Hemoglobin A1c measurements over nearly two decades: Sustaining comparable values throughout the diabetes control and complications trial and the epidemiology of diabetes interventions and complications study

Michael W Steffes, Patricia Cleary, David Goldstein, Randie Little, Hsiao Mei Wiedmeyer, Curt Rohlfing, Jack England, Jean Bucksa, Maren Nowicki

Research output: Contribution to journalArticlepeer-review

103 Scopus citations

Abstract

Background: Clinical trials require assays that provide consistent results during the course of a study. The hemoglobin A1c (HbA1c) assay, a measure of chronic glycemia, is critical to the study of diabetes control and complications. Methods: The Diabetes Control and Complications Trial (DCCT) and its follow-up study, the Epidemiology of Diabetes Interventions and Complications (EDIC), required 20 years of consistent HbA1c results, measured by three different ion-exchange HPLC procedures. To maintain and document consistent HbA1c results measured in the DCCT and EDIC Central Biochemistry Laboratory, a backup laboratory used frozen hemolysates as long-term calibrators and a HPLC method with a single lot of Bio-Rex 70 resin. Results: Over 20 years, long-term quality-control values have remained constant. Four studies of nondiabetic ranges produced nearly identical values [mean (SD), 5.1 (0.5)%, 4.9 (0.3)%, 5.0 (0.4)%, and 5.0 (0.3)%]. Conclusion: The overall consistency of the HbA1c assays during the 20-year course of the DCCT and EDIC has been critical in establishing the benefits of intensive therapy and in understanding the relationship between long-term glycemia and the development and progression of the complications of diabetes.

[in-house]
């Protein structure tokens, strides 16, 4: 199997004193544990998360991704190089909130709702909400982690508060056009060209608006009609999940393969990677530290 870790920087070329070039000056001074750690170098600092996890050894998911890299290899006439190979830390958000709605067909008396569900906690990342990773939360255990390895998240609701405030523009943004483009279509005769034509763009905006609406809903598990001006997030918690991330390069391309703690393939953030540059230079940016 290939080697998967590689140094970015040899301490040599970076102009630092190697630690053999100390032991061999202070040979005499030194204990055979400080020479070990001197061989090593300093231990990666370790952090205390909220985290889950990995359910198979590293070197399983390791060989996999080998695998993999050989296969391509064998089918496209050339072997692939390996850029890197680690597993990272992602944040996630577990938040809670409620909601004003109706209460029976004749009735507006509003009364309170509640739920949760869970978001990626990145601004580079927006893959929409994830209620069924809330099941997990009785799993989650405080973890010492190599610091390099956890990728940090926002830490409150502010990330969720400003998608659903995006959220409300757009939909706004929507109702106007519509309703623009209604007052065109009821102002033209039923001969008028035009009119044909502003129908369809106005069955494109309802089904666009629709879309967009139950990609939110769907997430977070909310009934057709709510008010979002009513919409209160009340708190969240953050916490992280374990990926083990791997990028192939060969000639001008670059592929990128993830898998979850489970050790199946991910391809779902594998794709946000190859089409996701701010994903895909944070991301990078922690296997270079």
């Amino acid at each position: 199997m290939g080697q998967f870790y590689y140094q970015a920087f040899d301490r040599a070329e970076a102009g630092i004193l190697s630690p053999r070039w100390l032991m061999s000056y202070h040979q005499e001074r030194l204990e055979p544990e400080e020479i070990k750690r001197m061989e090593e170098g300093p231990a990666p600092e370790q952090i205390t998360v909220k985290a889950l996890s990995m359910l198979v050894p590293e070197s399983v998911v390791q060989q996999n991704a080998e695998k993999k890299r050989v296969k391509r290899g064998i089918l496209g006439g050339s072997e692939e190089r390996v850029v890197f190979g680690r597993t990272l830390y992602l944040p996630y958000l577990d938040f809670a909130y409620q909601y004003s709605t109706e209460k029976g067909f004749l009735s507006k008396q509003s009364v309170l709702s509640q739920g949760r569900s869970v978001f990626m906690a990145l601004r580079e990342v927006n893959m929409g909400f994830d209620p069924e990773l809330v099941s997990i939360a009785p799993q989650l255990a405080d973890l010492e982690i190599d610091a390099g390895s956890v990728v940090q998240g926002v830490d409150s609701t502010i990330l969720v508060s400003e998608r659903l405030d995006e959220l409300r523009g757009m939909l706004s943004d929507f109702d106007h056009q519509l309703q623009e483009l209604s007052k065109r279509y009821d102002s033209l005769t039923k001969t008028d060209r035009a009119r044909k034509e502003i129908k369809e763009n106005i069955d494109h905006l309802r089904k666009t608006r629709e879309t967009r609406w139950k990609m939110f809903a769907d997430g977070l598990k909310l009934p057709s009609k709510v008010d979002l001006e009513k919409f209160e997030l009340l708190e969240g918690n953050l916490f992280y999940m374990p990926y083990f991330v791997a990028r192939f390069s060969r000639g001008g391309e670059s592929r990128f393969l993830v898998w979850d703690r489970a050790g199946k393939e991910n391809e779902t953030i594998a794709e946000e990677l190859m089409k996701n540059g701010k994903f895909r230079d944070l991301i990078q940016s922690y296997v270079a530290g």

Original languageEnglish (US)
Pages (from-to)753-758
Number of pages6
JournalClinical chemistry
Volume51
Issue number4
DOIs
StatePublished - Apr 2005

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